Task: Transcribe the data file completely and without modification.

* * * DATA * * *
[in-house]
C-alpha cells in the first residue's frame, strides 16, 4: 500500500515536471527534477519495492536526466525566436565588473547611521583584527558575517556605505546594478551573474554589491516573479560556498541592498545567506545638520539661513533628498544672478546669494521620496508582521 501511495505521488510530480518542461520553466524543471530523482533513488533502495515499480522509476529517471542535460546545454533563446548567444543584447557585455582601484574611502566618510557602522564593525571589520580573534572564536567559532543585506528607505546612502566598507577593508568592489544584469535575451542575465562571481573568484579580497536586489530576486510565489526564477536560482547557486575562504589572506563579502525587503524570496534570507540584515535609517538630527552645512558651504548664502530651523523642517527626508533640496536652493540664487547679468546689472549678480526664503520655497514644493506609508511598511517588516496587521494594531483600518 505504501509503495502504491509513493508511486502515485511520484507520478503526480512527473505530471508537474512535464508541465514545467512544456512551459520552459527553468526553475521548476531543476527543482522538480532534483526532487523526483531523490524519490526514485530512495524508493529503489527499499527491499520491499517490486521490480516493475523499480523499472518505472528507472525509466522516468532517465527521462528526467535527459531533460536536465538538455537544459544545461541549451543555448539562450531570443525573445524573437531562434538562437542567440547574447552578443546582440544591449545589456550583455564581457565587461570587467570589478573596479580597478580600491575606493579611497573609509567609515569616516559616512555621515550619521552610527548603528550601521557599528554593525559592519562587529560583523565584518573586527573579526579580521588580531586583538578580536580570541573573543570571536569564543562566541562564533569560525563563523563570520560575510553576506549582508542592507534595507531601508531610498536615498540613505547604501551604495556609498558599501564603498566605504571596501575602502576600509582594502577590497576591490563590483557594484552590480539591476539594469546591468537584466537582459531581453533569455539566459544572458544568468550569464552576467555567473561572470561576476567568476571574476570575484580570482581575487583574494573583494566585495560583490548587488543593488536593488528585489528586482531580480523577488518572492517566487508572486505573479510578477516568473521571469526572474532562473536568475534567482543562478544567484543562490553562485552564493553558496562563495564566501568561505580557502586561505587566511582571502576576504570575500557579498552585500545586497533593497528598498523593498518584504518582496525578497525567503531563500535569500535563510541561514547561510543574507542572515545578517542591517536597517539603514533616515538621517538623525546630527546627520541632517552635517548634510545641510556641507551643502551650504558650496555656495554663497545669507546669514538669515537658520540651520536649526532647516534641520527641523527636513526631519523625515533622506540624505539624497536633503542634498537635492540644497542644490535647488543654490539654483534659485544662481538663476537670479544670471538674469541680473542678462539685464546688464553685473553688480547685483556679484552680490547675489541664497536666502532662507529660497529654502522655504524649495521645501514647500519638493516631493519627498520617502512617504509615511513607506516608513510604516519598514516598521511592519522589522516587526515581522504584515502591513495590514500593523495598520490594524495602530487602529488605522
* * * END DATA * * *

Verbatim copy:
[in-house]
C-alpha cells in the first residue's frame, strides 16, 4: 500500500515536471527534477519495492536526466525566436565588473547611521583584527558575517556605505546594478551573474554589491516573479560556498541592498545567506545638520539661513533628498544672478546669494521620496508582521 501511495505521488510530480518542461520553466524543471530523482533513488533502495515499480522509476529517471542535460546545454533563446548567444543584447557585455582601484574611502566618510557602522564593525571589520580573534572564536567559532543585506528607505546612502566598507577593508568592489544584469535575451542575465562571481573568484579580497536586489530576486510565489526564477536560482547557486575562504589572506563579502525587503524570496534570507540584515535609517538630527552645512558651504548664502530651523523642517527626508533640496536652493540664487547679468546689472549678480526664503520655497514644493506609508511598511517588516496587521494594531483600518 505504501509503495502504491509513493508511486502515485511520484507520478503526480512527473505530471508537474512535464508541465514545467512544456512551459520552459527553468526553475521548476531543476527543482522538480532534483526532487523526483531523490524519490526514485530512495524508493529503489527499499527491499520491499517490486521490480516493475523499480523499472518505472528507472525509466522516468532517465527521462528526467535527459531533460536536465538538455537544459544545461541549451543555448539562450531570443525573445524573437531562434538562437542567440547574447552578443546582440544591449545589456550583455564581457565587461570587467570589478573596479580597478580600491575606493579611497573609509567609515569616516559616512555621515550619521552610527548603528550601521557599528554593525559592519562587529560583523565584518573586527573579526579580521588580531586583538578580536580570541573573543570571536569564543562566541562564533569560525563563523563570520560575510553576506549582508542592507534595507531601508531610498536615498540613505547604501551604495556609498558599501564603498566605504571596501575602502576600509582594502577590497576591490563590483557594484552590480539591476539594469546591468537584466537582459531581453533569455539566459544572458544568468550569464552576467555567473561572470561576476567568476571574476570575484580570482581575487583574494573583494566585495560583490548587488543593488536593488528585489528586482531580480523577488518572492517566487508572486505573479510578477516568473521571469526572474532562473536568475534567482543562478544567484543562490553562485552564493553558496562563495564566501568561505580557502586561505587566511582571502576576504570575500557579498552585500545586497533593497528598498523593498518584504518582496525578497525567503531563500535569500535563510541561514547561510543574507542572515545578517542591517536597517539603514533616515538621517538623525546630527546627520541632517552635517548634510545641510556641507551643502551650504558650496555656495554663497545669507546669514538669515537658520540651520536649526532647516534641520527641523527636513526631519523625515533622506540624505539624497536633503542634498537635492540644497542644490535647488543654490539654483534659485544662481538663476537670479544670471538674469541680473542678462539685464546688464553685473553688480547685483556679484552680490547675489541664497536666502532662507529660497529654502522655504524649495521645501514647500519638493516631493519627498520617502512617504509615511513607506516608513510604516519598514516598521511592519522589522516587526515581522504584515502591513495590514500593523495598520490594524495602530487602529488605522